Once you’ve installed Manjaro, an app called Manjaro Hello directs you to helpful resources, such as the wiki, user forums, how to get involved, and where to find apps. There is also a Manjaro PDF User Guide that can walk you through the process as if a paper manual came with your computer.
This was once an area where Ubuntu excelled, but that changed with Canonical’s priorities. Now, the Ubuntu website is primarily aimed at IT professionals, with little help for new Linux users. The wiki is becoming more and more obsolete.
Ironically, the Ubuntu desktop is arguably easier to use than ever, though there’s less active Canonical help navigating it. But there’s reason to believe Manjaro’s extra attention to the office makes it easier for newcomers to find their way around.
5. New versions of applications
Ubuntu is based on Debian, a massive Linux distribution not particularly known for offering the latest software. Ubuntu software is newer than Debian, but Ubuntu long-term support releases come every two years and freeze apps from official repositories in place during that time. Intermediate releases arrive every six months, but six months is still a long time to wait for app updates.
Manjaro receives continuous application updates. So, if a new version of an app comes out, you’ll probably have access to it within a few days or weeks. The trade-off is that you’re more likely to be exposed to bugs that could have been fixed by the time the app becomes available in future Ubuntu releases. But the other side of the coin is also true. Sometimes older versions of apps have bugs that were fixed long ago in updates that just haven’t made it to the Ubuntu desktop yet.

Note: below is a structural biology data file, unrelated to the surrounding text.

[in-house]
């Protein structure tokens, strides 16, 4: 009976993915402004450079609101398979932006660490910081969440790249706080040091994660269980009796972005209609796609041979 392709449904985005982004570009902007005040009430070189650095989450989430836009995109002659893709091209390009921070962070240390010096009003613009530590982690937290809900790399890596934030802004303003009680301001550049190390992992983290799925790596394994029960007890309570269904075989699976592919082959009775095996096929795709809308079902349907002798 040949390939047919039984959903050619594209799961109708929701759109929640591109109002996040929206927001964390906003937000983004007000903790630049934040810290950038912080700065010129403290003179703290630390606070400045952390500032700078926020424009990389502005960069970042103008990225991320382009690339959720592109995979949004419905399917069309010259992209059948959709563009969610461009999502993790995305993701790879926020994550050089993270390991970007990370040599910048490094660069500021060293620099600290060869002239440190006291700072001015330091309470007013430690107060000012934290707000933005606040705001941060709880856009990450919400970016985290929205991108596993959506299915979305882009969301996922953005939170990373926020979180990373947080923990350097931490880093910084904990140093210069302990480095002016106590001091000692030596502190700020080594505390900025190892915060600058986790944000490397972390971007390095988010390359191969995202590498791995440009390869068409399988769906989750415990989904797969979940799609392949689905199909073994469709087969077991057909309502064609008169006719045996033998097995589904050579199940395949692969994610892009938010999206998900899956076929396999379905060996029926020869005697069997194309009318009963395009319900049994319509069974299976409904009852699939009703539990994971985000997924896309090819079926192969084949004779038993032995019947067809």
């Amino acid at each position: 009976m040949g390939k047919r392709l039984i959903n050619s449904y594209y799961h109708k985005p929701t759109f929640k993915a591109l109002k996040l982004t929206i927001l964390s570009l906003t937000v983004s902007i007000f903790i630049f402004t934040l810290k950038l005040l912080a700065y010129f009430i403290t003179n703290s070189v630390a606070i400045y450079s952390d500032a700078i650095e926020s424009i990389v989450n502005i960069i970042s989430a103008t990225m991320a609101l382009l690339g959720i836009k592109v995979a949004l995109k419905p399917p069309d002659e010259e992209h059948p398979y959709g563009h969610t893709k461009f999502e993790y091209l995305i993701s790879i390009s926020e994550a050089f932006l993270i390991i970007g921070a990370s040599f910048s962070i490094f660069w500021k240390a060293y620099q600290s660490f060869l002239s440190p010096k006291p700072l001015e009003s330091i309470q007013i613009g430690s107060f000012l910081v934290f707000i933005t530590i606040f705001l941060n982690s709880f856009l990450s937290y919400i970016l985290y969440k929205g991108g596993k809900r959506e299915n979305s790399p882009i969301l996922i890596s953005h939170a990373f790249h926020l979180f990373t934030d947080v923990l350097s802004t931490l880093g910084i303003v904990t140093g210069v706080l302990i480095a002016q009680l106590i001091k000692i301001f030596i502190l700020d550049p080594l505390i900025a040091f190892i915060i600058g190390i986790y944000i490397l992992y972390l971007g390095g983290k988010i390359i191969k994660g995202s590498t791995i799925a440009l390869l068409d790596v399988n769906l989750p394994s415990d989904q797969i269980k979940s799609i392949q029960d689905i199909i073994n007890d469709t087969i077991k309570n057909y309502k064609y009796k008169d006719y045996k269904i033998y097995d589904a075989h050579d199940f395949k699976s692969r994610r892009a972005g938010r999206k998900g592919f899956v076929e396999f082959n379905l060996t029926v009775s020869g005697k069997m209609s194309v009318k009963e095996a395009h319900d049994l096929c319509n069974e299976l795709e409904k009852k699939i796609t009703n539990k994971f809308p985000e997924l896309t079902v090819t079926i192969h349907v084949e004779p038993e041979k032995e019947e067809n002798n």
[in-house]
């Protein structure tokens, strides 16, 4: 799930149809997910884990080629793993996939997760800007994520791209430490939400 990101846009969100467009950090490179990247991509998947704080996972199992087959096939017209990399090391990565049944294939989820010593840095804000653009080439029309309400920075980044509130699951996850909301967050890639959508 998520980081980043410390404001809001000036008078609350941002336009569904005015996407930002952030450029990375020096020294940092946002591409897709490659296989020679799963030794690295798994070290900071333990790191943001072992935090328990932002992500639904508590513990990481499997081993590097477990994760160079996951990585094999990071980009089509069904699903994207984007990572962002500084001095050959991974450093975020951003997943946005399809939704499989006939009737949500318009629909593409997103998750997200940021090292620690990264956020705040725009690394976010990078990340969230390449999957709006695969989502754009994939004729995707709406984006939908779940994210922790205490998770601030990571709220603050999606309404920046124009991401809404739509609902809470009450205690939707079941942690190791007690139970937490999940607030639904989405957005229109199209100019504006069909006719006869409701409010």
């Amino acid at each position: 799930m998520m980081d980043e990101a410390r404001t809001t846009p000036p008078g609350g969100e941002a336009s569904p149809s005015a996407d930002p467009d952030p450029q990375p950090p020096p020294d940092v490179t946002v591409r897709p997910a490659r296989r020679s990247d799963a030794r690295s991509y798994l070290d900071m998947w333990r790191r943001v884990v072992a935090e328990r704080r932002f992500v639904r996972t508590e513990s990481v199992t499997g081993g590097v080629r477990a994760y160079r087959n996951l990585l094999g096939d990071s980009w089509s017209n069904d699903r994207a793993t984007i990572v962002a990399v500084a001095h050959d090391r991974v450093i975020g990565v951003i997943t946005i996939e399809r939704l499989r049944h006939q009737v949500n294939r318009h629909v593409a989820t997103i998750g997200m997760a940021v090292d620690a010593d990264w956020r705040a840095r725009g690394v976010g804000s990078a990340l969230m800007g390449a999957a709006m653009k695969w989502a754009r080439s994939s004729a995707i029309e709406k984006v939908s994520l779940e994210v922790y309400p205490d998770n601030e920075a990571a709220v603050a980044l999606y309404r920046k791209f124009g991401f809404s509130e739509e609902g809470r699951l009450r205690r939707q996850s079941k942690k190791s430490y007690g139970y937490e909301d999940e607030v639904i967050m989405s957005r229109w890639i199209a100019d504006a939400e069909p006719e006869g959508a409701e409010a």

It’s worth mentioning here that with Ubuntu’s pivot to breaking packages, this is less of an issue than before. If a program is available as a snap or flatpak, new updates are available immediately whether you’re using Ubuntu or Manjaro.
6. The latest desktop environments
Although the new universal package formats make it easier to receive the latest applications on Ubuntu, they don’t address the time it takes to receive updates to your desktop environment. If you want the latest version for your desktop as soon as it’s available, you can make that transition immediately on Manjaro, whereas on Ubuntu you usually have to wait for the next release of your chosen Ubuntu flavor.
There is one notable exception. New releases of KDE Plasma are often backported to the current Ubuntu release. Or you can use the Ubuntu-based KDE Neon distribution to receive KDE updates as quickly as possible.
But for most other desktop environments, your safest bet is to wait until it’s time to upgrade your entire Ubuntu desktop.
7. Install once, no future system upgrades required
Manjaro, like Arch Linux, is a streaming distro. This means that after installing the operating system for the first time, updates arrive continuously, including changes to major system components, without you needing to perform a massive system upgrade. system to a new version of Manjaro.
This contrasts with Ubuntu, which comes in more static variants released every six months. You have the option to install Rolling Rhino and turn Ubuntu into a streaming distro. However, going this route will result in a less stable system than Manjaro, leaving you with a version of Ubuntu that isn’t really meant for everyday use.
Is Manjaro better than Ubuntu?
If you’re more interested in a computer that works than how it works, Ubuntu is probably the safest bet. It’s an older project with a larger community, a massive company behind it, and a proven track record. This comes with many less obvious benefits, such as having a larger security team whose job it is to make sure Ubuntu stays up to date with the latest security patches and vulnerabilities. You might also like Ubuntu’s themes and Canonical’s changes to GNOME.
Either way, the process for migrating from Windows to Ubuntu or Manjaro is largely the same.